Here's a sweet supernatural screwball comedy starring an adorable Veronica Lake as Jennifer, a 17th century witch burned at the stake and imprisoned within a tree along with her wicked father Daniel (Cecil Kellaway) by Salem Puritans led by Jonathan Wooley (Fredric March). Before she dies, Jennifer places a curse on Wooley damning all of his male heirs to endure unhappy love lives. Centuries later, a bolt of lightning strikes the tree and frees Jennifer and Daniel into the present day, whereupon she seeks out the modern ancestor of her denouncer, the soon-to-be-married gubernatorial candidate Wallace Wooley (March), and tries to make him fall in love with her in order to torment the family further. However, when Jennifer is inadvertently fed her own love potion by mistake, the situation runs out of control, the pair get hitched and she realises she must protect her husband from his new father-in-law, still unrepentantly evil and out for revenge.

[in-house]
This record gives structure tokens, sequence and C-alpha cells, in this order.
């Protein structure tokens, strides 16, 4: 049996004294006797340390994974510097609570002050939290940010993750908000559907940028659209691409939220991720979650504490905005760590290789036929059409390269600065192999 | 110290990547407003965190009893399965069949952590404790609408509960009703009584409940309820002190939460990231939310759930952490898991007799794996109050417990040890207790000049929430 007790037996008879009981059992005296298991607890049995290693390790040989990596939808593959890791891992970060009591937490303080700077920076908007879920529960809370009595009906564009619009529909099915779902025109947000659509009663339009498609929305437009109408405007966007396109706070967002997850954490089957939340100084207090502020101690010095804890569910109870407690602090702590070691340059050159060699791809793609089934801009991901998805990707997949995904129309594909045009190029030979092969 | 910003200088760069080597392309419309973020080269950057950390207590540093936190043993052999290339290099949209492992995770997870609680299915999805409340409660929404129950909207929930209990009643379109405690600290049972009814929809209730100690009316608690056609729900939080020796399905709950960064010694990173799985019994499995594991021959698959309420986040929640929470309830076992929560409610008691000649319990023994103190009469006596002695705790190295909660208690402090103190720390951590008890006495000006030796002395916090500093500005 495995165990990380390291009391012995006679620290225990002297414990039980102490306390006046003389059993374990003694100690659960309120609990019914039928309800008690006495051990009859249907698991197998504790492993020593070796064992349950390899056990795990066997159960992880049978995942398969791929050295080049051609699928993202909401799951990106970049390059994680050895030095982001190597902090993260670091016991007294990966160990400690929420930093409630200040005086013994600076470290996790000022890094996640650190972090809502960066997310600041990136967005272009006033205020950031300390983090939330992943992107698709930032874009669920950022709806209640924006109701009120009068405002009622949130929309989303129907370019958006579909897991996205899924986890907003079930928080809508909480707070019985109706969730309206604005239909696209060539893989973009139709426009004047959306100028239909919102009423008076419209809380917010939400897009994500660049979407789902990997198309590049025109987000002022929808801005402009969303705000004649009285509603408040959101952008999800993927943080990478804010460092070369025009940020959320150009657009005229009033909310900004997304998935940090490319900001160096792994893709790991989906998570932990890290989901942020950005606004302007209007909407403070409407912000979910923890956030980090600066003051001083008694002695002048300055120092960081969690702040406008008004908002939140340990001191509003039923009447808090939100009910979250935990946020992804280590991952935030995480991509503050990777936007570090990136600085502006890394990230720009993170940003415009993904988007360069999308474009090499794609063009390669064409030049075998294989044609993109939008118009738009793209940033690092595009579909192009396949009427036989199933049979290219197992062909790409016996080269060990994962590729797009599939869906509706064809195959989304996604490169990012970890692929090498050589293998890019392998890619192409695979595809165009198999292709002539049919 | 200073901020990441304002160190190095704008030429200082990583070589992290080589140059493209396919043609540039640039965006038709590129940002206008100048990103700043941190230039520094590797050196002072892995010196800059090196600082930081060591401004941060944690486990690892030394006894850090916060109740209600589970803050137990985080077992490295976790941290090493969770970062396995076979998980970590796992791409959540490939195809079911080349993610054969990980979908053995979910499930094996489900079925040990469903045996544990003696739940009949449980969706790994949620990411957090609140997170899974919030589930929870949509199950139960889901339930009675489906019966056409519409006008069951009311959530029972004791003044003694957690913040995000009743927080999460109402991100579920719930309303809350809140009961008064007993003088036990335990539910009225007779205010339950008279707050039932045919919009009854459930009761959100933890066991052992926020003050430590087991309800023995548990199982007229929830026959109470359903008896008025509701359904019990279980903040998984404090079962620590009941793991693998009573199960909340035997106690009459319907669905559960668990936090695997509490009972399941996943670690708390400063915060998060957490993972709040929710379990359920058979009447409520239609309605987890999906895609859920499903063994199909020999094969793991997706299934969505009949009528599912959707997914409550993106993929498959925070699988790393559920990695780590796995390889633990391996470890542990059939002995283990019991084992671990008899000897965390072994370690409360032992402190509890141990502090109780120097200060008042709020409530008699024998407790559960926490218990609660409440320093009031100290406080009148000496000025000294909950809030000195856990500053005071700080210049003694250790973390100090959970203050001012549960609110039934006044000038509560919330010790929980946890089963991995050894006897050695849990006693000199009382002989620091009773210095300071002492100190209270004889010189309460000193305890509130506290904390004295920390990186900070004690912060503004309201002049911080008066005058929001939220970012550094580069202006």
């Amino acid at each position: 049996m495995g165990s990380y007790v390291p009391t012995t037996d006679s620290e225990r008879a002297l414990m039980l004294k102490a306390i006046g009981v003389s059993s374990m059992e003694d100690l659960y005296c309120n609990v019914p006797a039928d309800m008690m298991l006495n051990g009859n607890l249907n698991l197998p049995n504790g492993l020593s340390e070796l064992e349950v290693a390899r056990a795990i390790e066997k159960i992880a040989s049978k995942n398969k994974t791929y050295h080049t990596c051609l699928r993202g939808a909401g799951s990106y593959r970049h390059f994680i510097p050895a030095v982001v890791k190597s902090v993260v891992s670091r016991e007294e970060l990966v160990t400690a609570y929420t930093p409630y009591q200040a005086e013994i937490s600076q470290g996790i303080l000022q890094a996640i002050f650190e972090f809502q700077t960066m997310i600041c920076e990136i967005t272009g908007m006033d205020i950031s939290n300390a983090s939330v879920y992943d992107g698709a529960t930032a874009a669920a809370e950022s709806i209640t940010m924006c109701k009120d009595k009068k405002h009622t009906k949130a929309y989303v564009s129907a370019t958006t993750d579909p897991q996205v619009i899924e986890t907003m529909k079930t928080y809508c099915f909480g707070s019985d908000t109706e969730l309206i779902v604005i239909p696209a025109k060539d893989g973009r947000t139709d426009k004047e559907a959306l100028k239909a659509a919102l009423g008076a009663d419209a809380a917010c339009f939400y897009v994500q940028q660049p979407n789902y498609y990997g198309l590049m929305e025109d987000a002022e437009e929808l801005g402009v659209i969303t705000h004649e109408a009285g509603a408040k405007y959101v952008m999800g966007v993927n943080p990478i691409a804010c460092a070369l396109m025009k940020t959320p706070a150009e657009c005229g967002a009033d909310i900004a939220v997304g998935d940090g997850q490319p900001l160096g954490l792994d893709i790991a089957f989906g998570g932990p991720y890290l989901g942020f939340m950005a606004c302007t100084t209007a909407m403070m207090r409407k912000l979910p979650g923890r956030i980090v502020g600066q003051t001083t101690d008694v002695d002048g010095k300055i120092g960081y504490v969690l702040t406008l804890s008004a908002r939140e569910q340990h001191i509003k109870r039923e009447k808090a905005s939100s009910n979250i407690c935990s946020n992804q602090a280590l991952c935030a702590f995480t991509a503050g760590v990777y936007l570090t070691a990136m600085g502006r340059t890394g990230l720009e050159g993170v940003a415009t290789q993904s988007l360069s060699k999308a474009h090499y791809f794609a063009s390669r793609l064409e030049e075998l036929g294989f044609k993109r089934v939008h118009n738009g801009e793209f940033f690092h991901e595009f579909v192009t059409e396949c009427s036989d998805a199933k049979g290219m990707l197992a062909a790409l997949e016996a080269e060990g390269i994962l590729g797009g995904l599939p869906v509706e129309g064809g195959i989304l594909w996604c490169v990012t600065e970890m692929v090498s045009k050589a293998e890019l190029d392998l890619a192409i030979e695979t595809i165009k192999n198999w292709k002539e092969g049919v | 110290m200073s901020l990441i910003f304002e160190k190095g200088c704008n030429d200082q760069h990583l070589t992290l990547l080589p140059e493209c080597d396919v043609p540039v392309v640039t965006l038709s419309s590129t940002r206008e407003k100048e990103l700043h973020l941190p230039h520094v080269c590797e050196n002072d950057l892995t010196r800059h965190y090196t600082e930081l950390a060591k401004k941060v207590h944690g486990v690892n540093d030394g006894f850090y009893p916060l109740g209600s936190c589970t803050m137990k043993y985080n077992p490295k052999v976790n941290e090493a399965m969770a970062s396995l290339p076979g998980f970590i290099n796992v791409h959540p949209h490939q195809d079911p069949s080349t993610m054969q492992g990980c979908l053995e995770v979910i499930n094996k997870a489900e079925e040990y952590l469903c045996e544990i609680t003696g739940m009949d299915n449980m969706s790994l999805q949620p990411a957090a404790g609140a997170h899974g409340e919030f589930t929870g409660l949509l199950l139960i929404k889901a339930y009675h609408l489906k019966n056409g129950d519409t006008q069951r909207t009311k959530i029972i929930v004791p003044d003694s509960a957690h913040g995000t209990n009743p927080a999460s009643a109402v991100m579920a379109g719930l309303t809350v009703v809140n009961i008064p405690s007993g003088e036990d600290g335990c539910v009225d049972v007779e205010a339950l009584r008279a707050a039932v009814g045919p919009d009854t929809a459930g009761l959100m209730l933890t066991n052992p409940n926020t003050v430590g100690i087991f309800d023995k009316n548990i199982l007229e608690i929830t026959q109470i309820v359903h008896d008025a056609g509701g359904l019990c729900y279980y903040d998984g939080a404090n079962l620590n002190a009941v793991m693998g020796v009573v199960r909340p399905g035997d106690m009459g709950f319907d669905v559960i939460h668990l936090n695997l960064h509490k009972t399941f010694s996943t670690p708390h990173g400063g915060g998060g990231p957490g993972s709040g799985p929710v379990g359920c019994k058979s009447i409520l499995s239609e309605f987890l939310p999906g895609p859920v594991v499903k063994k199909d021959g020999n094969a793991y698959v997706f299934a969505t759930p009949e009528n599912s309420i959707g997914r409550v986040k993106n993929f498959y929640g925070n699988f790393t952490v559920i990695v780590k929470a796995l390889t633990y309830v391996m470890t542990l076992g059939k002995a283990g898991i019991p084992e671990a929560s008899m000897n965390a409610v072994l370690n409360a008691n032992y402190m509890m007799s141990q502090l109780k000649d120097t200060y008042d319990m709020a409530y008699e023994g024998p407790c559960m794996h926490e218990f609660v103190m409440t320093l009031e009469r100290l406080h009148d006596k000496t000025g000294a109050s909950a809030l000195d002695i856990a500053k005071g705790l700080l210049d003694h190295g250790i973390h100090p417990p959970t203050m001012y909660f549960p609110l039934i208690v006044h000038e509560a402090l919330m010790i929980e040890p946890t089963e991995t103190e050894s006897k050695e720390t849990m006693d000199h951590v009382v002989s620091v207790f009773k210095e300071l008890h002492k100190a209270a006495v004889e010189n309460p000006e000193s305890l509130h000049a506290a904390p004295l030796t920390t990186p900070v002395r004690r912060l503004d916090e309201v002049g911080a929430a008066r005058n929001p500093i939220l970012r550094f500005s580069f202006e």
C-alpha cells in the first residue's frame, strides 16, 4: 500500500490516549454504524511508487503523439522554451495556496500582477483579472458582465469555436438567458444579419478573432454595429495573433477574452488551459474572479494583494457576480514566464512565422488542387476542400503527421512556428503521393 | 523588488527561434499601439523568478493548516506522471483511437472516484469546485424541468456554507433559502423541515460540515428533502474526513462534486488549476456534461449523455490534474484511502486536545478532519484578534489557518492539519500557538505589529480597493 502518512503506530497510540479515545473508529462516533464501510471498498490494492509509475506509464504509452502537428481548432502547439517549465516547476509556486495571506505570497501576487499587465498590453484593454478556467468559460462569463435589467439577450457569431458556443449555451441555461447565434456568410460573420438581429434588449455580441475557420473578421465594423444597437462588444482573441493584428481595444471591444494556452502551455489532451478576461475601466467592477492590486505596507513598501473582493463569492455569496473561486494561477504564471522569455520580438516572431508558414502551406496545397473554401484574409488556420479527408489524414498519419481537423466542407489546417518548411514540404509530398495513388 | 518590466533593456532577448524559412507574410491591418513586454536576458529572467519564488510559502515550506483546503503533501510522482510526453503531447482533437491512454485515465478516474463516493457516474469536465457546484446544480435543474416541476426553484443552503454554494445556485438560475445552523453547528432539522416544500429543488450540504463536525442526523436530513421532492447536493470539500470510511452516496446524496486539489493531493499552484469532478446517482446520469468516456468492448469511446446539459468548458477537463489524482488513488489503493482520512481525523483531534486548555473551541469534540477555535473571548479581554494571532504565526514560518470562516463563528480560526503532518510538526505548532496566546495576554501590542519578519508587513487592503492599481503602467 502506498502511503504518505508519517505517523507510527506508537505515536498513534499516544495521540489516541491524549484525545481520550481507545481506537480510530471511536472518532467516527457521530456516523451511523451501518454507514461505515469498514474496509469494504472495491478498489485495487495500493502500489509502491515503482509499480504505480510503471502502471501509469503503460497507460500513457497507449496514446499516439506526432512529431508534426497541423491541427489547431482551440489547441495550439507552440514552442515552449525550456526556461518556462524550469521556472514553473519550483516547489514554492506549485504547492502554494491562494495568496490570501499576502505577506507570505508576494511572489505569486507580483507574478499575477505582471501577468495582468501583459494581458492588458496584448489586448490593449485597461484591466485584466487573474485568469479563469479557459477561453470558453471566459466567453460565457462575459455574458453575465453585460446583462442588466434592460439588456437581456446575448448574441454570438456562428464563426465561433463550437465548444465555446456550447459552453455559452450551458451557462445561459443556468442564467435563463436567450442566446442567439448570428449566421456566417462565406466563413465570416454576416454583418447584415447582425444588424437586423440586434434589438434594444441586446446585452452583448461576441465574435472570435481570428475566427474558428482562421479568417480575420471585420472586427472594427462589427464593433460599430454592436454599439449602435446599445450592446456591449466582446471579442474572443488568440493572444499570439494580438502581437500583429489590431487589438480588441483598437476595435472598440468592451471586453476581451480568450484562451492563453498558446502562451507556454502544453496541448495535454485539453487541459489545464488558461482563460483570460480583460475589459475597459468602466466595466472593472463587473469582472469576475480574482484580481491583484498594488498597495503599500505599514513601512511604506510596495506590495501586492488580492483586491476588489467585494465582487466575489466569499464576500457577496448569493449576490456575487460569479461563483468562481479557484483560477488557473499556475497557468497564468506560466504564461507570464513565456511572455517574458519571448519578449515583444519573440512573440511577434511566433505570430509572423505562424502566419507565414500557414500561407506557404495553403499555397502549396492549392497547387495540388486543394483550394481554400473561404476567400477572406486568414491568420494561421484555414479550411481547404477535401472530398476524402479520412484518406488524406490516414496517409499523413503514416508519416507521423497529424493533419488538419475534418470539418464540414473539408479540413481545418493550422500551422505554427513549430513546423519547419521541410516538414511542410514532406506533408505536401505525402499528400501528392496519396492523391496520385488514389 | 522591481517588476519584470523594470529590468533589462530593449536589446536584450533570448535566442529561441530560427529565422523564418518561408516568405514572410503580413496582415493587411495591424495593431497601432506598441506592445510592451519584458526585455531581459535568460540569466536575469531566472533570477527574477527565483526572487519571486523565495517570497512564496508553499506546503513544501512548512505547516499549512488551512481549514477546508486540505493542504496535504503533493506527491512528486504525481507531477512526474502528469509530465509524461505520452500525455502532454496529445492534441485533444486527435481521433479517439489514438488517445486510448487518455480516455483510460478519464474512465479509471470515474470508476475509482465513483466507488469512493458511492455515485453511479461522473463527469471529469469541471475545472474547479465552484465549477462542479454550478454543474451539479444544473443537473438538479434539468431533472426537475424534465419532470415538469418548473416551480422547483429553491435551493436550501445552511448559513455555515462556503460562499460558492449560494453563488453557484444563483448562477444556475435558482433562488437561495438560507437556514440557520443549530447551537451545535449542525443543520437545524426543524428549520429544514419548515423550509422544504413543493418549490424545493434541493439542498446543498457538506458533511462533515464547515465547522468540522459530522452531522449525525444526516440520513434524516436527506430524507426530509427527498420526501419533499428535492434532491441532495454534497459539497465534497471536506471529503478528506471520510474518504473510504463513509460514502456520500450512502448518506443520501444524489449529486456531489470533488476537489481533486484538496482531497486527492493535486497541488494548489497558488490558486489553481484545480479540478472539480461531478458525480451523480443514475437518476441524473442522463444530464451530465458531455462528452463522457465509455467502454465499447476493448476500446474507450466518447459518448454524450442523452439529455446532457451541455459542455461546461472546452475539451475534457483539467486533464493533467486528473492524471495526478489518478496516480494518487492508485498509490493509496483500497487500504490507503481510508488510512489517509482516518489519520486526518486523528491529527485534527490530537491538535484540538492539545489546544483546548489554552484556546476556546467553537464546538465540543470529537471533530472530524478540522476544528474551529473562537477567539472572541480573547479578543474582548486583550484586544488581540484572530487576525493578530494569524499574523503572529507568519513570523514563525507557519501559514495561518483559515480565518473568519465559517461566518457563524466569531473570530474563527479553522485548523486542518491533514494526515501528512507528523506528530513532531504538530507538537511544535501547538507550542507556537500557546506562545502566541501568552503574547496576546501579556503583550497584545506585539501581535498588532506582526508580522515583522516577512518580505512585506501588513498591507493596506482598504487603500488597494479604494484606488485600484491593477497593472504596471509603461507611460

Frenchman René Clair - a dab hand with comedy and the director of À Nous La Liberté (1931), a major influence on Chaplin's Modern Times (1936) - made this fun little outing his second Hollywood picture, after The Flame Of New Orleans(1941) with Marlene Dietrich, but fell out with producer Preston Sturges during shooting over creative differences. Sturges' presence is still evident throughout, however, as many of his stock company appear on the cast list, most prominently Lake and Robert Warwick as the scheming pater of Wally's intended, Estelle (Susan Hayward). The idea that Jennifer uses a spell to manipulate the election result in Wally's favour, a plot point that passes unquestioned, also seems to chime nicely with the great director's sense of humour. Sturges regular Joel McCrea declined to be reunited with his notoriously difficult Sullivan's Travels (1941) co-star, however, arguing that, "Life's too short for two films with Veronica Lake". Though no masterpiece, I Married A Witch seems an obvious inspiration for the later Broadway adaptation Bell, Book & Candle (1958) with Jimmy Stewart and Kim Novak and the popular Bewitched television sitcom (1964-72) and makes for a cute vehicle for Lake. It also boasts some spirited straight performances from Oscar winners March and Hayward and is rather similar in tone to Frank Capra's kookily sinister Arsenic & Old Lace (1944), all flying taxi cabs and witchy spirits taking the form of wisps of smoke and getting sozzled by hiding out in rum bottles. Speaking of witch hunts, the film's story was taken from Thorne Smith's unfinished novel The Passionate Witch (completed by Norman H. Matson and published in 1941 after Smith's death), with a script worked on by Dalton Trumbo, who would later become one of the Hollywood Ten when he was blacklisted in 1947 for refusing to name names to Senator McCarthy's House Un-American Activities Committee.